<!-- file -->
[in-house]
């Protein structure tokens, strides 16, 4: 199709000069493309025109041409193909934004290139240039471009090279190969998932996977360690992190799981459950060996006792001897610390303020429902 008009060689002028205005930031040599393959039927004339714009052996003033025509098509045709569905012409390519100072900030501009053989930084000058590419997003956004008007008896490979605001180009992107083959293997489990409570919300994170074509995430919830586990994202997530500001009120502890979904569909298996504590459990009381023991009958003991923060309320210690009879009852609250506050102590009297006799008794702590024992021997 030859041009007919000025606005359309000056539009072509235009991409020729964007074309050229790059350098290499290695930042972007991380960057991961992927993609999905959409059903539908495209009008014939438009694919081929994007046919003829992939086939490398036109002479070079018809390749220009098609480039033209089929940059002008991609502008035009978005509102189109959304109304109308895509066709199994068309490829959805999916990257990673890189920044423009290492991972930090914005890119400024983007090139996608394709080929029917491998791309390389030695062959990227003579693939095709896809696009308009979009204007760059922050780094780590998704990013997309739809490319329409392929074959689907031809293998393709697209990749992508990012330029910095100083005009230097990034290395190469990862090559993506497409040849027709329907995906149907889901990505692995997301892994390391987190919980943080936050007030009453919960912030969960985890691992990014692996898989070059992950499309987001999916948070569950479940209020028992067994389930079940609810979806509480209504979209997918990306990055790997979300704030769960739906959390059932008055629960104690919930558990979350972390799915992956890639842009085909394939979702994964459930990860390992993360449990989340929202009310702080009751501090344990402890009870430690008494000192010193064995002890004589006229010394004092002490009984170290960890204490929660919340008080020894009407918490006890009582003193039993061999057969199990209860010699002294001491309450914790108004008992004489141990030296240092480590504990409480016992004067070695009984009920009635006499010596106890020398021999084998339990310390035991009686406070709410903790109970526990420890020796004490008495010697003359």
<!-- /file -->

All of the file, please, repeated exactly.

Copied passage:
[in-house]
């Protein structure tokens, strides 16, 4: 199709000069493309025109041409193909934004290139240039471009090279190969998932996977360690992190799981459950060996006792001897610390303020429902 008009060689002028205005930031040599393959039927004339714009052996003033025509098509045709569905012409390519100072900030501009053989930084000058590419997003956004008007008896490979605001180009992107083959293997489990409570919300994170074509995430919830586990994202997530500001009120502890979904569909298996504590459990009381023991009958003991923060309320210690009879009852609250506050102590009297006799008794702590024992021997 030859041009007919000025606005359309000056539009072509235009991409020729964007074309050229790059350098290499290695930042972007991380960057991961992927993609999905959409059903539908495209009008014939438009694919081929994007046919003829992939086939490398036109002479070079018809390749220009098609480039033209089929940059002008991609502008035009978005509102189109959304109304109308895509066709199994068309490829959805999916990257990673890189920044423009290492991972930090914005890119400024983007090139996608394709080929029917491998791309390389030695062959990227003579693939095709896809696009308009979009204007760059922050780094780590998704990013997309739809490319329409392929074959689907031809293998393709697209990749992508990012330029910095100083005009230097990034290395190469990862090559993506497409040849027709329907995906149907889901990505692995997301892994390391987190919980943080936050007030009453919960912030969960985890691992990014692996898989070059992950499309987001999916948070569950479940209020028992067994389930079940609810979806509480209504979209997918990306990055790997979300704030769960739906959390059932008055629960104690919930558990979350972390799915992956890639842009085909394939979702994964459930990860390992993360449990989340929202009310702080009751501090344990402890009870430690008494000192010193064995002890004589006229010394004092002490009984170290960890204490929660919340008080020894009407918490006890009582003193039993061999057969199990209860010699002294001491309450914790108004008992004489141990030296240092480590504990409480016992004067070695009984009920009635006499010596106890020398021999084998339990310390035991009686406070709410903790109970526990420890020796004490008495010697003359």